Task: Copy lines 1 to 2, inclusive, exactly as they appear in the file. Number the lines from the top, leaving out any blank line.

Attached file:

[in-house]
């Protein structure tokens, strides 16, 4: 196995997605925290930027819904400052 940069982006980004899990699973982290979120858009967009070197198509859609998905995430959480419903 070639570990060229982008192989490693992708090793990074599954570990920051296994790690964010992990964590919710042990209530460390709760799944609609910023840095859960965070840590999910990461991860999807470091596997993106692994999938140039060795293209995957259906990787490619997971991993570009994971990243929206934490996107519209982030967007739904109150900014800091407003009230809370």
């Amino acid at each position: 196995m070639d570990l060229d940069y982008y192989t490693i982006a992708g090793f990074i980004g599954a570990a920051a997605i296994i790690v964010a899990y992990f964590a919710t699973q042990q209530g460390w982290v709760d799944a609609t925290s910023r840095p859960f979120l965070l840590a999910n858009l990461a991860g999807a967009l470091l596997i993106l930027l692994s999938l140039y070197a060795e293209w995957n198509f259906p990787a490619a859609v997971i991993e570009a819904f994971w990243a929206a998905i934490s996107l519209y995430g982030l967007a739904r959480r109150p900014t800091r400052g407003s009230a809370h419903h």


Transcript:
[in-house]
């Protein structure tokens, strides 16, 4: 196995997605925290930027819904400052 940069982006980004899990699973982290979120858009967009070197198509859609998905995430959480419903 070639570990060229982008192989490693992708090793990074599954570990920051296994790690964010992990964590919710042990209530460390709760799944609609910023840095859960965070840590999910990461991860999807470091596997993106692994999938140039060795293209995957259906990787490619997971991993570009994971990243929206934490996107519209982030967007739904109150900014800091407003009230809370």